Managing Covid-19

Covid-19 employer risk assessments: what do I need to do and what do I need to publish?

Published on 14th May 2020


Following the Prime Minister's announcement on Sunday, the Government published a set of eight guides aimed at helping employers work safely during the coronavirus (Covid-19) pandemic. One of the key requirements in these guides is the need for employers to carry out a Covid-19 risk assessment – and the government is "expecting" employers with over 50 workers to publish the results of these risk assessments online (and encourages all employers to publish their assessments, irrespective of their number of workers).

So what are the details of this risk assessment requirement? And what exactly do you need to publish?

What does the guidance say?

The guidance itself, "You should share the results of your [Covid-19] risk assessment with your workforce. If possible, you should consider publishing the results on your website (and we would expect all employers with over 50 workers to do so)."

First, we can say that this non-statutory guidance is not law: there is currently no enforcement action that can be taken should you not publish your risk assessment.

However, all employers have an existing legal duty under Regulation 3 of the Management of Health and Safety at Work Regulations 1999 to conduct such a risk assessment, with failure to do so being a criminal offence. In light of the likely concerns from employees and members of the public we consider a business may suffer reputational issues should they decide not publish their assessments in line with the guidance. We anticipate the publication of such assessments will become good practice across all sectors.

There is also the possibility that publication may become a legal requirement at a later stage.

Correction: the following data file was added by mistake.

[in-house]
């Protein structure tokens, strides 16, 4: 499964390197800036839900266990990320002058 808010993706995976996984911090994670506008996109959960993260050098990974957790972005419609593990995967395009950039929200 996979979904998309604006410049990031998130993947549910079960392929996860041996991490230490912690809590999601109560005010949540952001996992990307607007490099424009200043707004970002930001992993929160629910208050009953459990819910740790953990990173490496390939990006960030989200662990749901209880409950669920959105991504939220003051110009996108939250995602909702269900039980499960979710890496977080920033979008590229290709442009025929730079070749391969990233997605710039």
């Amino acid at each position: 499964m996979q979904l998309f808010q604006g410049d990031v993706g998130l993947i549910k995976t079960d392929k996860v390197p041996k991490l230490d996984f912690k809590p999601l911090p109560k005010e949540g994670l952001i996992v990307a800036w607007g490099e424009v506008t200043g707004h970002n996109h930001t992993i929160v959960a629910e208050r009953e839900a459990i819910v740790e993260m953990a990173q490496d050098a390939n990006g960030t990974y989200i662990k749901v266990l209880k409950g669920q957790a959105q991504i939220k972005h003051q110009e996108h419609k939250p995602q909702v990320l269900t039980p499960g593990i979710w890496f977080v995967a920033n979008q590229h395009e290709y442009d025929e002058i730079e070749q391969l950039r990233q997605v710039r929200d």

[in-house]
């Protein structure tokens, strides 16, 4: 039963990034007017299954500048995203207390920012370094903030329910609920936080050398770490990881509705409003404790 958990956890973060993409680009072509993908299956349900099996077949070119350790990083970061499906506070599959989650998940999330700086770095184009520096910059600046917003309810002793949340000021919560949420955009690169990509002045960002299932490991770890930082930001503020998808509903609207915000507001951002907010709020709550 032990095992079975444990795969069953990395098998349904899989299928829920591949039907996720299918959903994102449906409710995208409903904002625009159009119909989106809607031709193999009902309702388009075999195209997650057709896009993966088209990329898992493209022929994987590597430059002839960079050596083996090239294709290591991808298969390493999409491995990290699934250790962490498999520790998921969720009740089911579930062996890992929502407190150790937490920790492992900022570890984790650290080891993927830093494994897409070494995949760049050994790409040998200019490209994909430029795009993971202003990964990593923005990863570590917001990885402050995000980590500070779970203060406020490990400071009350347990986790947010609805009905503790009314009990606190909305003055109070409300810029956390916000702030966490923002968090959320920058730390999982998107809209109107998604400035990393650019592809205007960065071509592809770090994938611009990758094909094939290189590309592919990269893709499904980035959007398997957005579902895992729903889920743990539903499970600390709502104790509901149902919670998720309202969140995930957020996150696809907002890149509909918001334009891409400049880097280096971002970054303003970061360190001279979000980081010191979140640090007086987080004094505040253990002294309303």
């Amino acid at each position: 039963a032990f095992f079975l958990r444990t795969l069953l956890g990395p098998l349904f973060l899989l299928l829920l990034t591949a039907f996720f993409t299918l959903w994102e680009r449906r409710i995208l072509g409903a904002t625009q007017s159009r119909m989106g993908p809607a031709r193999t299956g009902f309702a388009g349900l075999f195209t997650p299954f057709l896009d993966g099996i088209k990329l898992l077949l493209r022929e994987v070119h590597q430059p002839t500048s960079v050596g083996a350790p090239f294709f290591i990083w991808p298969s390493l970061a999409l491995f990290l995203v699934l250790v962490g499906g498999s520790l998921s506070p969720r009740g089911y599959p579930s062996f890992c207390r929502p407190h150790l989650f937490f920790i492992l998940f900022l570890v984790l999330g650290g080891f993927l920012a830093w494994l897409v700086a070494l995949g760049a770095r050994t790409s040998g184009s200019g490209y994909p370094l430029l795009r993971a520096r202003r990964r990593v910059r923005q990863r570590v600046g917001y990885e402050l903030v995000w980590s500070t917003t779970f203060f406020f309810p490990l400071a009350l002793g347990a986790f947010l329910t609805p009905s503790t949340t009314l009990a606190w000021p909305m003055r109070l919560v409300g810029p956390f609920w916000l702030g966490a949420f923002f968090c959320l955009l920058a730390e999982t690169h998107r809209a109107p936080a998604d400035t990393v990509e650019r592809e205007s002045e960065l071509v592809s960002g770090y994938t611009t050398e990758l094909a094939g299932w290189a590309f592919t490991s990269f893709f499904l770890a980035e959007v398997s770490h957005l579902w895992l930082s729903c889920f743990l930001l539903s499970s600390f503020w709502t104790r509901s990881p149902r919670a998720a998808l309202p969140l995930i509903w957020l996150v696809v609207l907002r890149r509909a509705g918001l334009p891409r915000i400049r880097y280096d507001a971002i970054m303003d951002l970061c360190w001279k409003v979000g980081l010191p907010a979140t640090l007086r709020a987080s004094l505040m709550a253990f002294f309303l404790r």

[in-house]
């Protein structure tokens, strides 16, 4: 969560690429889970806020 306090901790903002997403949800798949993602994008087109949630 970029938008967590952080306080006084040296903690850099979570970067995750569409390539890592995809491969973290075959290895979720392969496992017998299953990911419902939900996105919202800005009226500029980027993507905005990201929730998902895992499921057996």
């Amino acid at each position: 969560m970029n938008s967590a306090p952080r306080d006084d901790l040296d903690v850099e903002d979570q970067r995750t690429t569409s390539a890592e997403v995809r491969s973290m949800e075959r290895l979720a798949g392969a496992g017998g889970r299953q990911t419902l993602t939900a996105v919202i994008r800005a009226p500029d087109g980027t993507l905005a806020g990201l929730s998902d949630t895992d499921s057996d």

What do I need to publish?

In terms of content, the guidance makes it clear that businesses need only publish the results of their risk assessment, rather than the risk assessment document itself. Employers will therefore not need to publish all documentation created during the risk assessment process but rather they can focus on the practical steps they will be taking to minimise the risks identified.

For businesses operating over multiple locations we consider publication of an overarching risk assessment document will be sufficient to meet the requirements of the guidance.Site-specific risk assessments can be retained should they be requested by a regulator in the future.

What steps do I need to take?

Businesses looking to reopen will need to follow the new guidance and take the following steps:

  • Complete a detailed risk assessment, thinking about the risks employees face from Covid-19 and what reasonably practicable measures you can take to reduce those risks.
  • Determine how your findings can be communicated effectively with your employees. This will need to be presented in a clear and user-friendly manner
  • Consider what you will publish online. Focus on the results of your assessment and the steps you will be implementing to control the risks identified. We would recommend specifically referring to your commitment to maintaining a safe workplace and to meeting your duty of care to your employees.
  • Consider where on your website you will publish the information and how you will integrate this disclosure into your existing governance and compliance processes. Companies are already under an obligation to publish a number of statements on their website depending on their size (for example, general trading disclosures, a modern slavery statement, gender pay gap information, their tax strategy and – for publicly traded companies - their annual reports and accounts and other corporate governance information). We would suggest that you publish the risk assessment information at the same level as your other governance and compliance website disclosures and ensure that processes are reviewed to incorporate this new disclosure.

If you have any questions with regards the requirements of the new Government guidance or how to conduct your Covid-19 risk assessment please contact our health and safety team using the contact details below.


* This article is current as of the date of its publication and does not necessarily reflect the present state of the law or relevant regulation.

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